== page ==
I back Boris Johnson’s vision, declares new Archbishop of York… and he thinks the Church should give land to travellers, too
- The Right Reverend Stephen Cottrell said that Mr Johnson ‘deserves our support’
- Essex-born Bishop Cottrell added he backed Tory plan for ‘northern powerhouse’
- Also said that the contribution of the Church can ‘help lift it above party politics’
The Right Reverend Stephen Cottrell (pictured) said that Mr Johnson’s ambition to unify the country ‘deserves our support’
The new leader of the Church of England in the North yesterday declared his backing for Boris Johnson’s One Nation vision.
The Right Reverend Stephen Cottrell, who is to take over as Archbishop of York next summer, said that Mr Johnson’s ambition to unify the country ‘deserves our support’.
Essex-born Bishop Cottrell, a 61-year-old father of three, added that he backed the Tory plan for a ‘northern powerhouse’, adding that the contribution of the Church can ‘help lift it above party politics’.
But his appointment yesterday as number two in the hierarchy of the CofE looks unlikely to lead to a long-term truce with the Johnson Government.
The bishop, currently in charge of the Chelmsford diocese, is a critic of Britain’s nuclear deterrent, and earlier this year he condemned a Westminster Abbey service honouring Royal Navy submarine crews because he said it celebrated nuclear arms.
The new appointment is a firm anti-racism campaigner who has called the Church of England ‘borderline racist’, and who has supported a demand for churches to hand over land for traveller camps.
On recruiting ethnic minorities to senior roles, he said yesterday: ‘When I do hang up my mitre I hope the church will look different, it will look more diverse but our record isn’t good and, dare I say it, we bishops must take responsibility.’
But his appointment yesterday as number two in the hierarchy of the CofE looks unlikely to lead to a long-term truce with the Johnson Government
Restoring faith in the church in the wake of historic child abuse claims would be his ‘top priority’, he said, adding: ‘We need to ensure that the church is a safe place for everyone.’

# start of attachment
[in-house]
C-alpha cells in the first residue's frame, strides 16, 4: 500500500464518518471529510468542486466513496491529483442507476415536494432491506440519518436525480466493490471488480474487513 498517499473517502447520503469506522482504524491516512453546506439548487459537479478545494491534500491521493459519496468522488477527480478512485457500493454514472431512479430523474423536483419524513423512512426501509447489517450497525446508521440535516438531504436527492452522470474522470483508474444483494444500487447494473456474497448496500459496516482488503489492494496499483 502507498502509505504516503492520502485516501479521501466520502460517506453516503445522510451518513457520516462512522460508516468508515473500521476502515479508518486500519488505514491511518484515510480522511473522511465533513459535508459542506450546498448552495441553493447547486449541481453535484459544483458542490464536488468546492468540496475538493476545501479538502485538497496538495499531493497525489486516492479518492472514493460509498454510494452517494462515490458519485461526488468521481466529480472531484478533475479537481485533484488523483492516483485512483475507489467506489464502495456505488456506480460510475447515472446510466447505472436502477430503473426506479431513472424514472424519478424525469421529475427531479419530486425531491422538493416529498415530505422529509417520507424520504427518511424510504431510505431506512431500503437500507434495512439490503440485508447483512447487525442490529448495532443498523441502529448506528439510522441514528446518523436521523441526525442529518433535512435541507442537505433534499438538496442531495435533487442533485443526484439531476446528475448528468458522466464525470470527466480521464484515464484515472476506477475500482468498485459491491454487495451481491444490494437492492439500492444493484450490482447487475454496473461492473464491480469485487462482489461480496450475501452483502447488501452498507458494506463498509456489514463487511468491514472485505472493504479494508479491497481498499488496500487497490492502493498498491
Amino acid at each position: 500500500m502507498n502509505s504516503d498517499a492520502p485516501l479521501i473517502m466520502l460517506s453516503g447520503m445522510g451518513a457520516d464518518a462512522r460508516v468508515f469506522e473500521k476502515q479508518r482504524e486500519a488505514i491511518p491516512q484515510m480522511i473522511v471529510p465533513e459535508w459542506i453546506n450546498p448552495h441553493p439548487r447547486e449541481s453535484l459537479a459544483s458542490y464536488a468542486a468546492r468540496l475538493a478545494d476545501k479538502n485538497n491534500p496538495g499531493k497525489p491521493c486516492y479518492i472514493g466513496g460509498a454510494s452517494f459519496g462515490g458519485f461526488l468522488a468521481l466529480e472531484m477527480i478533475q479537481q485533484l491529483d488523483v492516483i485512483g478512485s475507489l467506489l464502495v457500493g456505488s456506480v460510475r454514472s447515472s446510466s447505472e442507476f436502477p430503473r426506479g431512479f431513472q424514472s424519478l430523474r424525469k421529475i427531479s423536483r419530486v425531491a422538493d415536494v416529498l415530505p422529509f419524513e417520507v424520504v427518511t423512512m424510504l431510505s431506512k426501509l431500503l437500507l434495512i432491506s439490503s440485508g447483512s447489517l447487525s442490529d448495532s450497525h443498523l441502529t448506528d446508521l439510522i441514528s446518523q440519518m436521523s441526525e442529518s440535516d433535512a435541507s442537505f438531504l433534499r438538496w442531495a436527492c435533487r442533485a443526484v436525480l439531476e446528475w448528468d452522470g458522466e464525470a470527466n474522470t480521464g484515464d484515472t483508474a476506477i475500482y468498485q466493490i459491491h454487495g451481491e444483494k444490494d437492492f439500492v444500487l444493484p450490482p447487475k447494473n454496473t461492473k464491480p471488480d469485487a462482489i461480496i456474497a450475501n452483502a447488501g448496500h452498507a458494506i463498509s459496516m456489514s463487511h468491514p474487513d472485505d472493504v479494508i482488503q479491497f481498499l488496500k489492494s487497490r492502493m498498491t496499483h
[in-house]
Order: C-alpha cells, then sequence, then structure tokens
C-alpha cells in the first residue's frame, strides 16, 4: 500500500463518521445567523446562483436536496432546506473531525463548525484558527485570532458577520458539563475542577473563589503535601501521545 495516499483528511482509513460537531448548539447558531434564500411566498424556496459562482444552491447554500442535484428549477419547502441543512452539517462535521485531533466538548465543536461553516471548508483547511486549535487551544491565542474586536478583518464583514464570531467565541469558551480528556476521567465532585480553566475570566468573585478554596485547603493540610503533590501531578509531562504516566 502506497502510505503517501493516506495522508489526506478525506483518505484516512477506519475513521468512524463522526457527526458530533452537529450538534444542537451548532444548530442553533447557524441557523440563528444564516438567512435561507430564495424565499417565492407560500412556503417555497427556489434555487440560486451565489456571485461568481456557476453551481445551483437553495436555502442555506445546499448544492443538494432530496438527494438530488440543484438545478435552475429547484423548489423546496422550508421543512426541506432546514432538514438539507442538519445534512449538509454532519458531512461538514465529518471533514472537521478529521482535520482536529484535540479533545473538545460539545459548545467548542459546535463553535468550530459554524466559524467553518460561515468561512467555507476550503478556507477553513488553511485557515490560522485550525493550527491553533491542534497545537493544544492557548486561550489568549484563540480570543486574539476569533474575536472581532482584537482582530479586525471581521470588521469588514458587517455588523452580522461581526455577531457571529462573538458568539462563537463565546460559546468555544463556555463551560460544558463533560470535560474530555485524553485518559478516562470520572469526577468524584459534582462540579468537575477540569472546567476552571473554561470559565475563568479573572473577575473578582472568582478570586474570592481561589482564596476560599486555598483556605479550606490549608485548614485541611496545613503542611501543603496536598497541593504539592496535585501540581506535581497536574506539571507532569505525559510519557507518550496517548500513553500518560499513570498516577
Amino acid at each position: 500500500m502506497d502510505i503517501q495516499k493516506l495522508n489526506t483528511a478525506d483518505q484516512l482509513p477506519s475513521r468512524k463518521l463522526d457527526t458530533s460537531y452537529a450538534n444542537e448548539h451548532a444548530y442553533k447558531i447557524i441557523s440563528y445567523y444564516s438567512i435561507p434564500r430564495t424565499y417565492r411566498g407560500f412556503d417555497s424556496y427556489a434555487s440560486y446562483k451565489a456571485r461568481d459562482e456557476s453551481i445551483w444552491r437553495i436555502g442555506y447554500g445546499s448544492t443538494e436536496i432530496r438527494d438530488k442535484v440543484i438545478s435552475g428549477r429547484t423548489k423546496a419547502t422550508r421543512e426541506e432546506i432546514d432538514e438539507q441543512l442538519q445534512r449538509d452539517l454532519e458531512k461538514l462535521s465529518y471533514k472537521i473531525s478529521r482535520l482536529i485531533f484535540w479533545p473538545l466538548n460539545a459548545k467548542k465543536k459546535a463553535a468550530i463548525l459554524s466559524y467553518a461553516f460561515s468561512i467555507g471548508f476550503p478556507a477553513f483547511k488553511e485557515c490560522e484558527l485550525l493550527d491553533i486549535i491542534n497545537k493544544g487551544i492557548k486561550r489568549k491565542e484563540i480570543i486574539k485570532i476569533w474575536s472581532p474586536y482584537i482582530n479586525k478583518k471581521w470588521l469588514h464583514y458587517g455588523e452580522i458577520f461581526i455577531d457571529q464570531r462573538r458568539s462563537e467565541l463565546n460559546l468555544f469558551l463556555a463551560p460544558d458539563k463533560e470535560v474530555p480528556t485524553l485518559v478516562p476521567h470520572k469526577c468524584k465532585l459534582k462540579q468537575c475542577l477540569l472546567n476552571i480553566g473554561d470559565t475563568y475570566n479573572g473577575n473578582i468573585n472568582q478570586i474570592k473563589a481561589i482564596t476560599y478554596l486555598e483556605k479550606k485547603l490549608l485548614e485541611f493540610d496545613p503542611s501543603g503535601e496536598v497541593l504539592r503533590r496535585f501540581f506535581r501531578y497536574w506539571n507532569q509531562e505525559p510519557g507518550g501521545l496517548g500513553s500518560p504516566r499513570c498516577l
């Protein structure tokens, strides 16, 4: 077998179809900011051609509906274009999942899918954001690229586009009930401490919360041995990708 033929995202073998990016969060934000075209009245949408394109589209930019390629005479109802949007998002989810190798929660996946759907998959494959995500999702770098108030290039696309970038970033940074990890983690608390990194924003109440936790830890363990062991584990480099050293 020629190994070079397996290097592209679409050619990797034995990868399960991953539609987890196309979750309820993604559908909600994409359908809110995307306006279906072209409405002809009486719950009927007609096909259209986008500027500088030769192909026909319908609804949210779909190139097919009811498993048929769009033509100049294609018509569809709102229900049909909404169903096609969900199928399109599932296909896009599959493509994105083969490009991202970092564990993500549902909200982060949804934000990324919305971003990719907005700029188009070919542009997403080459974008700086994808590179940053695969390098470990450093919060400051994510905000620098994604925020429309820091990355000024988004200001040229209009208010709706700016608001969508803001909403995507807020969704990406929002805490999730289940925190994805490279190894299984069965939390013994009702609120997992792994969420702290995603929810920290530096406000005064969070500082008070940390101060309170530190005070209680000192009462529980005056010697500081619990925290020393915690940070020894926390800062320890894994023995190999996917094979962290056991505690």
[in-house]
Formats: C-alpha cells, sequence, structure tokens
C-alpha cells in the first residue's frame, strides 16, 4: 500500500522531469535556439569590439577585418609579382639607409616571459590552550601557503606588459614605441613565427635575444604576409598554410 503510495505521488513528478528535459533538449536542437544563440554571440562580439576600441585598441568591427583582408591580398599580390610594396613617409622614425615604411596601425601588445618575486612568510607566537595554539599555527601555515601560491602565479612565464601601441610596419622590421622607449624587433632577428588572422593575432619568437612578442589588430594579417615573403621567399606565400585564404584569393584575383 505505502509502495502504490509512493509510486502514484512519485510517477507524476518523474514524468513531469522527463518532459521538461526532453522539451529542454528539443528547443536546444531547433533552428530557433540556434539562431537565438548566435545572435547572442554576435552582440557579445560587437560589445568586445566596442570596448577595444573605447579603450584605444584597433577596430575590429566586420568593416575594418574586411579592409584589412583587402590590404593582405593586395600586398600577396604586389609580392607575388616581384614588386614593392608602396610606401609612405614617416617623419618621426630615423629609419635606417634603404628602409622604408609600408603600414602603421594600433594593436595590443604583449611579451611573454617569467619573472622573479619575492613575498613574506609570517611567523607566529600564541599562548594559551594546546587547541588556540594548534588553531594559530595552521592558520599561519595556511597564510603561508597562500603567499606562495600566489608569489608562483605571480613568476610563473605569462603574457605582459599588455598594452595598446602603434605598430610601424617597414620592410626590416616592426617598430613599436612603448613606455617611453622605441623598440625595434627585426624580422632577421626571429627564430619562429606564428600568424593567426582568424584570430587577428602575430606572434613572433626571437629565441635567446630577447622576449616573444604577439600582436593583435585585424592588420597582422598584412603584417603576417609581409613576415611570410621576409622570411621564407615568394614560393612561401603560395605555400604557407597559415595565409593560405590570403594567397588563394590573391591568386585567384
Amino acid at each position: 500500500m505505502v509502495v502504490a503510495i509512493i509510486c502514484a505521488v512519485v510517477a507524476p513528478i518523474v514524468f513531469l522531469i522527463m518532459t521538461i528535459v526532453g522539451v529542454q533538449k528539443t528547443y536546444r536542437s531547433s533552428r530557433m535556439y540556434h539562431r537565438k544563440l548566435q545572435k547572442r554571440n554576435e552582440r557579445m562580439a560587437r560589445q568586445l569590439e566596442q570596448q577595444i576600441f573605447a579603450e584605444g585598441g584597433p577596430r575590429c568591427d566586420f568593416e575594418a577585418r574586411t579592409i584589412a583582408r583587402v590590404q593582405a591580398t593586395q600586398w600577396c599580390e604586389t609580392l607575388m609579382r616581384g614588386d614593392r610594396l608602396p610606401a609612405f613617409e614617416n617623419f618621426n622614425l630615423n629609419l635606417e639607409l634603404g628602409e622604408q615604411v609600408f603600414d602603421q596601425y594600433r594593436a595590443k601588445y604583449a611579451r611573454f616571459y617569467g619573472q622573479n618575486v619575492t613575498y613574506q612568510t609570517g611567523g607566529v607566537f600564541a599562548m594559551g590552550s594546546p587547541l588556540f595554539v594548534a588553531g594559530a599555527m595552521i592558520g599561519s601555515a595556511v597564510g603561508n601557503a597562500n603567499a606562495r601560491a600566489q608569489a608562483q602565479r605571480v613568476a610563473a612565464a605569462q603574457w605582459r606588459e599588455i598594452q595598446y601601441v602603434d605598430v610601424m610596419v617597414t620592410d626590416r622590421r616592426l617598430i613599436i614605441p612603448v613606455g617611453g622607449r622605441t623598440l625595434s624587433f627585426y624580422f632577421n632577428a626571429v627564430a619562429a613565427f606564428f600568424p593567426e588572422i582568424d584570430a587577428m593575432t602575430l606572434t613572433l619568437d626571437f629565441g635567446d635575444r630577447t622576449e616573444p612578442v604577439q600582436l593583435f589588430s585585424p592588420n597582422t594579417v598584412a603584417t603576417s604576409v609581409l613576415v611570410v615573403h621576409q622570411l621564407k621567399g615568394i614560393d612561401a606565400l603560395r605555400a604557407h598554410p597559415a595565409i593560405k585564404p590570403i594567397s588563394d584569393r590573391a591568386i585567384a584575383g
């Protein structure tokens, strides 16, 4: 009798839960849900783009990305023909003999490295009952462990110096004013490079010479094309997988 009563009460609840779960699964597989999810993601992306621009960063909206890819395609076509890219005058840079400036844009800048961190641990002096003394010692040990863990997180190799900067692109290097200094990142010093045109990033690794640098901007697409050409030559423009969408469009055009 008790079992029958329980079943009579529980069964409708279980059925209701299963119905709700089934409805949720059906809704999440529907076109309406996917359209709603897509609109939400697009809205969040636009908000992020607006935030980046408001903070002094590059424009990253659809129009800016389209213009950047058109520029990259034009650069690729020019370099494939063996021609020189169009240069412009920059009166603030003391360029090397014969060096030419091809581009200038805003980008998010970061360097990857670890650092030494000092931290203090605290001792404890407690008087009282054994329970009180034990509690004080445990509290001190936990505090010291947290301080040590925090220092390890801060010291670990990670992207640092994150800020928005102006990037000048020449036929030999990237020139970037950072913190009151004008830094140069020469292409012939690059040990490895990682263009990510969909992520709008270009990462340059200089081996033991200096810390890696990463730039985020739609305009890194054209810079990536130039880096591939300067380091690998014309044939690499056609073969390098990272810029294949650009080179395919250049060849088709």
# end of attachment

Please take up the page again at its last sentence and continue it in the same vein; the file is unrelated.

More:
The choice of Bishop Cottrell, who will succeed 70-year-old Archbishop John Sentamu, runs against the recent grain of the Church of England, which has picked a string of women for senior roles.
Among them was the Right Reverend Sarah Mullally, who was appointed two years ago to be Bishop of London, the Church’s third-ranking post. His appointment means that the elevation of the first woman to archbishop rank is likely to be delayed by a decade.
While the York post is filled, the other English archbishopric, Canterbury, is unlikely to go to a woman when the Most Reverend Justin Welby retires. Some parts of the worldwide Anglican communion, which is headed by the Archbishop of Canterbury, would find it hard to accept a female leader.
While the York post is filled, the other English archbishopric, Canterbury, is unlikely to go to a woman when the Most Reverend Justin Welby (pictured) retires
The Bishop of Chelmsford is a plain-spoken preacher who became a Christian at 16 after watching a TV mini-series about Jesus.
Among his most notable claims was the assertion that Christ’s humility means he would be more likely to be seen shopping in Aldi rather than Marks and Spencer.
On the Conservative election triumph, he said: ‘It is very early days. Boris Johnson has spoken about wanting to lead one nation. That deserves our support.’
Bishop Cottrell also said he would support plans for the northern powerhouse, first promoted by former Tory Chancellor George Osborne, saying that ‘when the Church adds its voice to these causes it helps lift them above party politics’.
Bishop Cottrell was born in Leigh-on-Sea and educated at a secondary modern school and Central London Polytechnic. He said yesterday that he became a Christian after watching Franco Zeffirelli’s 1970s TV series Jesus of Nazareth.
Three years ago he declared that the renewal of the Trident missile system was ‘an affront to God’.
Bishop Cottrell is also regarded as a supporter of the C of E’s gay lobby and declared yesterday: ‘There is absolutely no place for homophobia in the Church’.